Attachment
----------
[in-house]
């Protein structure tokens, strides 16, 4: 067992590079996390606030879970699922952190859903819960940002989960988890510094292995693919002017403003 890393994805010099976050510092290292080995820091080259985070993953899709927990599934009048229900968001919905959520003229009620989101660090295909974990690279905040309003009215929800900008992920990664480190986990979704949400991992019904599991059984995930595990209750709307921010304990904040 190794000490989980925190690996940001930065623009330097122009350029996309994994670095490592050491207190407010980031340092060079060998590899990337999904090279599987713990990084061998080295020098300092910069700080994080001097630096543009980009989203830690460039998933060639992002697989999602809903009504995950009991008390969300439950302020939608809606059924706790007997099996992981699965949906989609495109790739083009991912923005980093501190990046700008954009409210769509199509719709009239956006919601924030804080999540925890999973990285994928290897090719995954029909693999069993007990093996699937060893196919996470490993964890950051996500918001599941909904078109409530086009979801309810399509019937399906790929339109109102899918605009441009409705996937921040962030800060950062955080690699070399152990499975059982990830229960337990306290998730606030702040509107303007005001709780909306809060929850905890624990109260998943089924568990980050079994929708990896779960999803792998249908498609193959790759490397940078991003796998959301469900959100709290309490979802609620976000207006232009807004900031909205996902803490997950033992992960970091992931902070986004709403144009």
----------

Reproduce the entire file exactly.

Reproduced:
[in-house]
């Protein structure tokens, strides 16, 4: 067992590079996390606030879970699922952190859903819960940002989960988890510094292995693919002017403003 890393994805010099976050510092290292080995820091080259985070993953899709927990599934009048229900968001919905959520003229009620989101660090295909974990690279905040309003009215929800900008992920990664480190986990979704949400991992019904599991059984995930595990209750709307921010304990904040 190794000490989980925190690996940001930065623009330097122009350029996309994994670095490592050491207190407010980031340092060079060998590899990337999904090279599987713990990084061998080295020098300092910069700080994080001097630096543009980009989203830690460039998933060639992002697989999602809903009504995950009991008390969300439950302020939608809606059924706790007997099996992981699965949906989609495109790739083009991912923005980093501190990046700008954009409210769509199509719709009239956006919601924030804080999540925890999973990285994928290897090719995954029909693999069993007990093996699937060893196919996470490993964890950051996500918001599941909904078109409530086009979801309810399509019937399906790929339109109102899918605009441009409705996937921040962030800060950062955080690699070399152990499975059982990830229960337990306290998730606030702040509107303007005001709780909306809060929850905890624990109260998943089924568990980050079994929708990896779960999803792998249908498609193959790759490397940078991003796998959301469900959100709290309490979802609620976000207006232009807004900031909205996902803490997950033992992960970091992931902070986004709403144009």